02 Mar 100 Years Ago in March, 1916
Look at these statements from headline articles in the La Porte Argus in March, 1916. Terminology, capitalization, and what makes headline news can be different. Yet accidents, business, crime, and war still make headlines.
Unless the citizens object to its use, oil will be used this year on Pine Lake avenue and A, Second, and Monroe streets.
There are reports that Germany is about to declare war on Portugal.
Boys of the northern Indiana Young Men’s Christian association flock to La Porte for a conference.
A beautiful Jeffrey sedan from the Petering garage collided with a street car at Madison and Washington streets.
A British steamship was sunk. All members of her crew were saved.
The style show and parade will not be held this year, but dry goods, millinery, shoe and clothing stores will have their openings of spring styles anyway.
One of the worst blizzards of the winter arrived in La Porte today.
Five hundred Villa bandits invade a New Mexico town, kill civilians, and leave a part of the town in flames.
Thirty citizens assemble to begin planning a Fourth of July celebration.
Fox street may be opened southward to Kingsbury avenue this summer if plans are put through.
German losses in the fighting around Fort Vaux surpass all previous records in this war, according to officers who have returned from Verdun.
La Porte county folks in California will have a La Porte picnic.
Vacant houses in the city are so scarce that indications are there will be a house famine greater than La Porte has ever known before.
La Porte will have its first Baby days next Monday and Tuesday. There will be interesting talks and other matters of interest.
Two operators in the exchange of the La Porte Telephone Company at Westville are made seriously ill by escaping gas.
A decree calls into service all youths in Austria and Hungary who are 18 years old who are fit for military duty.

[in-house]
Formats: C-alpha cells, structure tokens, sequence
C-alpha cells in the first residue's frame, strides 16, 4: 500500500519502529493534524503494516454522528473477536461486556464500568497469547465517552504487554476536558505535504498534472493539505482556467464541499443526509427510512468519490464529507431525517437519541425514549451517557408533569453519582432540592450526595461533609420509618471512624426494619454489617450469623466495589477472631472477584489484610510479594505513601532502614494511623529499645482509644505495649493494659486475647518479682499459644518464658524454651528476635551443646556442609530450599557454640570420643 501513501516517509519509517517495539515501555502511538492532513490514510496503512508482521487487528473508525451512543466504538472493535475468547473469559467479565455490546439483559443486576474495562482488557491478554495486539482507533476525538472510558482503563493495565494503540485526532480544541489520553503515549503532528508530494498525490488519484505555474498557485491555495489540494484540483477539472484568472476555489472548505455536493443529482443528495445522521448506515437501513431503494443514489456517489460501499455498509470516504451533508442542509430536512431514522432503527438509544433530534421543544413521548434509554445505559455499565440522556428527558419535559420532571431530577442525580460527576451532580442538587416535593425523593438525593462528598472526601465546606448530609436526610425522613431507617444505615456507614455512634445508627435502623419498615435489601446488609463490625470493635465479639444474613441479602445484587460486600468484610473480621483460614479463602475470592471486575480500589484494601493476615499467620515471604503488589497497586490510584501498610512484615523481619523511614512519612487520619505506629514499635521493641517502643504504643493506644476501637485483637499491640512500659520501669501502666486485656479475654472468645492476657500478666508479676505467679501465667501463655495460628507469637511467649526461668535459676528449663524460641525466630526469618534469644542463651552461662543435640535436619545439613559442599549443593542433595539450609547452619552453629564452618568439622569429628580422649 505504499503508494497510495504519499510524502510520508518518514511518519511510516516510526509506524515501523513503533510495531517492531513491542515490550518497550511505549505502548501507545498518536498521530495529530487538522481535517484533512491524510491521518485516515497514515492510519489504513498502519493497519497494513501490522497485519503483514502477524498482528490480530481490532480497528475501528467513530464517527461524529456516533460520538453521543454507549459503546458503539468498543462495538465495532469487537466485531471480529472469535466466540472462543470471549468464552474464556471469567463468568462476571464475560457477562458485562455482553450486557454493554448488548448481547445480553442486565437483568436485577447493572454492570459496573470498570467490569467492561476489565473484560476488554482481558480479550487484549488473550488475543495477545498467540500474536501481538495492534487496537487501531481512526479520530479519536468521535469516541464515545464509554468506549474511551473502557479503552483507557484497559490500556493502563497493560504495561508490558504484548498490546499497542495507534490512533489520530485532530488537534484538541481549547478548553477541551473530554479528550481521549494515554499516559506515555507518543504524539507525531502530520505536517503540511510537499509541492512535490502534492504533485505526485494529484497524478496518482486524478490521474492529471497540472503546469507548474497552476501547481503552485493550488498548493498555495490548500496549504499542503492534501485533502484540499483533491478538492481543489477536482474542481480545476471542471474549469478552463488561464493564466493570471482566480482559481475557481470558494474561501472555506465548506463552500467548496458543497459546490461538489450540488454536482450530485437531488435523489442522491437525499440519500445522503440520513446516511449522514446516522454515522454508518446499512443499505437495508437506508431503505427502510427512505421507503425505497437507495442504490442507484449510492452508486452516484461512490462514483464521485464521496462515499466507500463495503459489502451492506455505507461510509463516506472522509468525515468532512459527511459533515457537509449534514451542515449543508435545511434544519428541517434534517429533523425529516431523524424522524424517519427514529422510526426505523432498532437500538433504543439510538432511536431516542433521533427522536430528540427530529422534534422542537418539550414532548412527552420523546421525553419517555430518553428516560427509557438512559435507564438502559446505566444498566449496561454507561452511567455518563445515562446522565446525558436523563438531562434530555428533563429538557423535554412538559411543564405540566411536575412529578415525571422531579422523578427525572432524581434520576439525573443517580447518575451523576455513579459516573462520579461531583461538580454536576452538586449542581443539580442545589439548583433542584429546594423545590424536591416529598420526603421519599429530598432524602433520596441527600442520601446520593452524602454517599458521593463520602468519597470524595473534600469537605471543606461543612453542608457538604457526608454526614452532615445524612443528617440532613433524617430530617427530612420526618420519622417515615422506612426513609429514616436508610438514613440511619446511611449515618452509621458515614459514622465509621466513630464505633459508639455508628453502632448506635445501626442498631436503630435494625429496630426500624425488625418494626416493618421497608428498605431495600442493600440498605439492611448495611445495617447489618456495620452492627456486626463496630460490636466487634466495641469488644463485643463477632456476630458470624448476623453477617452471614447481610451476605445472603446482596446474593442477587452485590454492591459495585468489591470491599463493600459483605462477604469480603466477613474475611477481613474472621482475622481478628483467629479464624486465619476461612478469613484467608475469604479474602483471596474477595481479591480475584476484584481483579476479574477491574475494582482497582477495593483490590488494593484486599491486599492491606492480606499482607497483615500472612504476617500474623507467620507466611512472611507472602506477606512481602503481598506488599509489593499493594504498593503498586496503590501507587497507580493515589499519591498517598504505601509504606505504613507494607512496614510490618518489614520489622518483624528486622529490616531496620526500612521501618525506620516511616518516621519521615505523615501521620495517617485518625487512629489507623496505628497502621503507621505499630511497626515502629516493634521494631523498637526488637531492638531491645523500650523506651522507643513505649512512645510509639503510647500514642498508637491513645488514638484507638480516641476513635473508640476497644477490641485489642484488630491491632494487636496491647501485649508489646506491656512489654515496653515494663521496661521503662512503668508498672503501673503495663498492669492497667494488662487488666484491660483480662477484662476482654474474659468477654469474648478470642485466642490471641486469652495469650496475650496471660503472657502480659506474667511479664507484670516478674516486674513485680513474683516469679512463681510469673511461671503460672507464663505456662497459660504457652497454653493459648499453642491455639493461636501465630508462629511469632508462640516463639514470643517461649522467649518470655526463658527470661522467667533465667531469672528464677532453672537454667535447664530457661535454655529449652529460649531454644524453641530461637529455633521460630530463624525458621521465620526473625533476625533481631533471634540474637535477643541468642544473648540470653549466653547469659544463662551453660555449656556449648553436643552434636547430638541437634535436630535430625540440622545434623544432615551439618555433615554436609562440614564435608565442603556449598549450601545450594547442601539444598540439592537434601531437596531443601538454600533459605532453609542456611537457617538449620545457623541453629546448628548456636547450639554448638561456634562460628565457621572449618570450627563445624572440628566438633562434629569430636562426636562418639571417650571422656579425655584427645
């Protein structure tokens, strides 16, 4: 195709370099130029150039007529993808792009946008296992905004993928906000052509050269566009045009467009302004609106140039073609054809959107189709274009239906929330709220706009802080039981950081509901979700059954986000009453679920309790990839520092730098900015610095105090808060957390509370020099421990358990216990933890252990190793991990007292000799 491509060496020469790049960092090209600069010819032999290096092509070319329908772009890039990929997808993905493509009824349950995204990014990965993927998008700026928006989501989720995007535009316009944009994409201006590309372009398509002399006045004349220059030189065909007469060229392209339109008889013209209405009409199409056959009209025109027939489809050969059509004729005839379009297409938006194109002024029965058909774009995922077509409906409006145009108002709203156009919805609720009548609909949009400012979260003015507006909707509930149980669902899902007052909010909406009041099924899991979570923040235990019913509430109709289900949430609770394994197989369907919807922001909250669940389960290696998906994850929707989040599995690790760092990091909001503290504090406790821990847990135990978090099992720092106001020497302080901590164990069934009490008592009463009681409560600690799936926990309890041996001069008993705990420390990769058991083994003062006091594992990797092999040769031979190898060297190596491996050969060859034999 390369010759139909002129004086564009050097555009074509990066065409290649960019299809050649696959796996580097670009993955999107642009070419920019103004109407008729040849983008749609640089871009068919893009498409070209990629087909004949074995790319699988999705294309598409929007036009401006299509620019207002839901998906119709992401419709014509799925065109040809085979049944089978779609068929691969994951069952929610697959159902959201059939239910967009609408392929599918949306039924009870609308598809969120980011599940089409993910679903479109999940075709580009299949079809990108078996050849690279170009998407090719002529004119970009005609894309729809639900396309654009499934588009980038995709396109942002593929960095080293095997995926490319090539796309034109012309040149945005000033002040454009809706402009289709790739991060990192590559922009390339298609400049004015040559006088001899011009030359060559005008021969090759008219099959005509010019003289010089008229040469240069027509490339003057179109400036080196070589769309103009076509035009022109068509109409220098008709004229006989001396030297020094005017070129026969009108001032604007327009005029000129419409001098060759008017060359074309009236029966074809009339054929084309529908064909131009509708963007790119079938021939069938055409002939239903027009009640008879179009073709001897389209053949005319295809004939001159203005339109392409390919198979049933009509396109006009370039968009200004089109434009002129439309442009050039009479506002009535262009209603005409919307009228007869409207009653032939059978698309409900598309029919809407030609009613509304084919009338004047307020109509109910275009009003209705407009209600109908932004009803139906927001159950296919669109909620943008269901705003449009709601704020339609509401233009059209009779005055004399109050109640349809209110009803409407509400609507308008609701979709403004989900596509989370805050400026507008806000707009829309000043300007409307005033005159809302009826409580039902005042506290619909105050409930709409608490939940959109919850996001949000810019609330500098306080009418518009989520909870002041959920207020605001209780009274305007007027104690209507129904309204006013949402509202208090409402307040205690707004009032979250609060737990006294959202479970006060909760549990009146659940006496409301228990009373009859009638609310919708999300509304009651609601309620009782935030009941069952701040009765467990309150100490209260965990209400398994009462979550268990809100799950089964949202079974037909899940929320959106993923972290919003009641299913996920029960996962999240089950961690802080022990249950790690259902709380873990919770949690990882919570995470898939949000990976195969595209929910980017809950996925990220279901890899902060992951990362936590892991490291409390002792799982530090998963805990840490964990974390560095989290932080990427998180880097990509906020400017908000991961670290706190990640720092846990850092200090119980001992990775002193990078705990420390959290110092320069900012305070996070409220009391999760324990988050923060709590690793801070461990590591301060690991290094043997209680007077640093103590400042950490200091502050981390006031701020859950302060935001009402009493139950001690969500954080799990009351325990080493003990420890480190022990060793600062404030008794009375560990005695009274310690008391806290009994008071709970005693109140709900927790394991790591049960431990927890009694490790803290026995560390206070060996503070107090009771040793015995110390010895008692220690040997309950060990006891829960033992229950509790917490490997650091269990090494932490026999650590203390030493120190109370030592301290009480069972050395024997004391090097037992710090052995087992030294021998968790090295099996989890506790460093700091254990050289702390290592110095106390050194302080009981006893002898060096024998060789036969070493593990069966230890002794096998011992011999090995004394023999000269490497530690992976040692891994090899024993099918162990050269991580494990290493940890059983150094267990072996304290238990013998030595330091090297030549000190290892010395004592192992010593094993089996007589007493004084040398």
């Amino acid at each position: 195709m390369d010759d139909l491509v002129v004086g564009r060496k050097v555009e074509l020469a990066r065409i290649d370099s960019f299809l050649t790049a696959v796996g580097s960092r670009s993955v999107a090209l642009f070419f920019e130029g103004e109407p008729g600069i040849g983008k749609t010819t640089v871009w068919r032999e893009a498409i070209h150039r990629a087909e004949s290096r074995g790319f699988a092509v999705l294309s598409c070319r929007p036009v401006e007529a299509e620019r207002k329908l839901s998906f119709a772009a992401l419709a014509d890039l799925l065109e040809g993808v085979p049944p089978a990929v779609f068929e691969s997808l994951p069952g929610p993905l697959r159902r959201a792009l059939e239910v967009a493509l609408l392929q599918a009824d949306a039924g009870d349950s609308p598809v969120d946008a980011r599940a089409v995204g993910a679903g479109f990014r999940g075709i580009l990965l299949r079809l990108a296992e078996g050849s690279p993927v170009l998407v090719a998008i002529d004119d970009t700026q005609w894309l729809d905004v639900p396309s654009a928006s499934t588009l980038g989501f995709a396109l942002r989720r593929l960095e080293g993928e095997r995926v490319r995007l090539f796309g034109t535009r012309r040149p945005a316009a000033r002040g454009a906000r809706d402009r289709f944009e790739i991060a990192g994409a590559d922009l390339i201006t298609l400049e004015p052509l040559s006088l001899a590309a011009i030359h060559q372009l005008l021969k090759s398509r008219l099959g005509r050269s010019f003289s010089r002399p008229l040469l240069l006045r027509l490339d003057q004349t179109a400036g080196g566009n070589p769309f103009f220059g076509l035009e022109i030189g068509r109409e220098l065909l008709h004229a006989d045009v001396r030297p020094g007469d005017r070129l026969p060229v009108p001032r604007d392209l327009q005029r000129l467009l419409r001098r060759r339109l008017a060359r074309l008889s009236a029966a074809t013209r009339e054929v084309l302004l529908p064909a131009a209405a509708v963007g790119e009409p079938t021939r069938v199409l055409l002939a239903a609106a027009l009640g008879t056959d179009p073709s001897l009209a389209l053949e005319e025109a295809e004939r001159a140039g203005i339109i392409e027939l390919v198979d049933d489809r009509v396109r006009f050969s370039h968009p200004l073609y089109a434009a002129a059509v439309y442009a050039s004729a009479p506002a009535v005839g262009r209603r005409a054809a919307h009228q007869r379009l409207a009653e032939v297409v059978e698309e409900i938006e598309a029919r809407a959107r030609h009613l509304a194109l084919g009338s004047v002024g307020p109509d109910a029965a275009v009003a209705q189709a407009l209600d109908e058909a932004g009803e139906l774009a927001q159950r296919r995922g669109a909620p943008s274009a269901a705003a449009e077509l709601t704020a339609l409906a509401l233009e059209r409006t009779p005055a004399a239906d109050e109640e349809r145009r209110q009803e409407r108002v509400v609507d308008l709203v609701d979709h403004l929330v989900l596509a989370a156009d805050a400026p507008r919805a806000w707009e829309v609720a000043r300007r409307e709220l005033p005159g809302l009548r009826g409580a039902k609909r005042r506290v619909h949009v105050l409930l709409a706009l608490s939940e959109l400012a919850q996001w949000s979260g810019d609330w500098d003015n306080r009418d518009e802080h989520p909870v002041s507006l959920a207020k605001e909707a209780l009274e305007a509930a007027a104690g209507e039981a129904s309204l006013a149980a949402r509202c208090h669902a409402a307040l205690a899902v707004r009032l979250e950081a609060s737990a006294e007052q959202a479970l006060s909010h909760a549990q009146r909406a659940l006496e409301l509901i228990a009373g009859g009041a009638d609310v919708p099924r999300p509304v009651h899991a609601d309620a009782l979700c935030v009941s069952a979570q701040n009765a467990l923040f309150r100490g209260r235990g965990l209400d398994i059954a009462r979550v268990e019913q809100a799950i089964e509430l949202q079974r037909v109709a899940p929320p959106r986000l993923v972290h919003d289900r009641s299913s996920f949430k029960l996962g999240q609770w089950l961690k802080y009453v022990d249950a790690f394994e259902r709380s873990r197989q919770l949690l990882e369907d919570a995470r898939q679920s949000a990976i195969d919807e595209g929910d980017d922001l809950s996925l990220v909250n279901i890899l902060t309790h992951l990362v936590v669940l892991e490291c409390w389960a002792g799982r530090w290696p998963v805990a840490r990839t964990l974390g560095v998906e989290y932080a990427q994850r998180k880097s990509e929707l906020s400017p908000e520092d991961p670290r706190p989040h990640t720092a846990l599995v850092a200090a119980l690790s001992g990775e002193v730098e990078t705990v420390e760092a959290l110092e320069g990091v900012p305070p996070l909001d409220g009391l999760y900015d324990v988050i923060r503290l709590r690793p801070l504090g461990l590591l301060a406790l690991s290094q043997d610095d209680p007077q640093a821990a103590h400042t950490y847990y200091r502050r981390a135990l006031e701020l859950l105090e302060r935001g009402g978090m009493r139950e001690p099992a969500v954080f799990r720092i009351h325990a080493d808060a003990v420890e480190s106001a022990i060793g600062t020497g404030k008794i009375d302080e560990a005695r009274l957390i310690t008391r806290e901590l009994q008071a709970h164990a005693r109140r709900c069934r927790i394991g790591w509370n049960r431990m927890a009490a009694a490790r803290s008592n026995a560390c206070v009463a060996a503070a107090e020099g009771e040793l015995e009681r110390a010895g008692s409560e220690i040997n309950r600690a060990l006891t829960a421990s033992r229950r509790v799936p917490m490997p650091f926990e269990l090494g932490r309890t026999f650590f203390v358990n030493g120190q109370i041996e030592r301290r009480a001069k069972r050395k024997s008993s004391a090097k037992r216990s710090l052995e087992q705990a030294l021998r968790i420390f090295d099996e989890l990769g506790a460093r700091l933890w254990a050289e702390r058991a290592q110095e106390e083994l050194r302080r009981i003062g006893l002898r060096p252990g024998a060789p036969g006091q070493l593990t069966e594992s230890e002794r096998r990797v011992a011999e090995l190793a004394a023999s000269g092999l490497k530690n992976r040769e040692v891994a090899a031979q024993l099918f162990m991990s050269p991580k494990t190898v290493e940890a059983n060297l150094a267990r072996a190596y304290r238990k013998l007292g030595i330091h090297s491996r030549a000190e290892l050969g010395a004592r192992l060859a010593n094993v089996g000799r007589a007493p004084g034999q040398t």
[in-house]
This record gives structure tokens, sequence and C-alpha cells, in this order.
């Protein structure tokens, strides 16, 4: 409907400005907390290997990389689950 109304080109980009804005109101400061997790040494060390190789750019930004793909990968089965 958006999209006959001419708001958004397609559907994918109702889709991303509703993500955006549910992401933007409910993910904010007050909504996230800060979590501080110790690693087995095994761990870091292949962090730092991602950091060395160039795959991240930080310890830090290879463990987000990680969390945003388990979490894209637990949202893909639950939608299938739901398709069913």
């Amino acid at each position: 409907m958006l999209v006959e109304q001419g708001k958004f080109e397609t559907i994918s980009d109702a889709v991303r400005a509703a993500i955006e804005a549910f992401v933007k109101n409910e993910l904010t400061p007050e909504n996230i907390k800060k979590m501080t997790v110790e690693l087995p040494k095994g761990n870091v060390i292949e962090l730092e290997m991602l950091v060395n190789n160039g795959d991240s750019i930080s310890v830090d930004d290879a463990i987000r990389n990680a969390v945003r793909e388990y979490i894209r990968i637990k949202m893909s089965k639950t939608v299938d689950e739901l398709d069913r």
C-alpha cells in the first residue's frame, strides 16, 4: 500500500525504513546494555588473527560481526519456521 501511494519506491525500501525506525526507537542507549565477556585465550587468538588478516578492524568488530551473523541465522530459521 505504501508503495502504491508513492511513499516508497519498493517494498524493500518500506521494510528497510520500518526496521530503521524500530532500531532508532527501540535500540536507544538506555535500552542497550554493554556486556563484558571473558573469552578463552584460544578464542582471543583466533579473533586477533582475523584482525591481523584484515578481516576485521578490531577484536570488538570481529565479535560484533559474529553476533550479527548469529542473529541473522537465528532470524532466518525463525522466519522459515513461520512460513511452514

The weekly washing at 113 Patton street was interrupted by firemen who extinguished a blaze on the summer kitchen roof. After that the washing proceeded.
The city will buy a sweeper for the streets so filth and disease germs may be removed and the wind may not play tricks as accustomed all spring.
One of the worst blizzards that has struck La Porte for several years raged here this morning for about three hours.
A petition is presented to vacate the “village” of Laketon, which has never had anything in its borders at the southeastern part of the city but grain and grass.
The La Porte Vanity hat shop, third floor of the First National Bank building, has a shipment of new spring hats.
A generous Irish man was a little too generous. He and four chums were confined in the jail after a loud party in his room.
Five allied boats were sunk by German submarines in the last 24 hours.
Eight or nine thousand dollars will be spent on improvements to the fairgrounds.
Get seven large rolls of fine toilet paper for 25 cents at Boserman, Reinhart & Fickel.
An attempt has been made to kill the work of the chamber of commerce in providing a paved roadway from the center of the city leading to the factories of East La Porte.
The finest roasted coffee sold in sanitary cans is 33 cents per pound.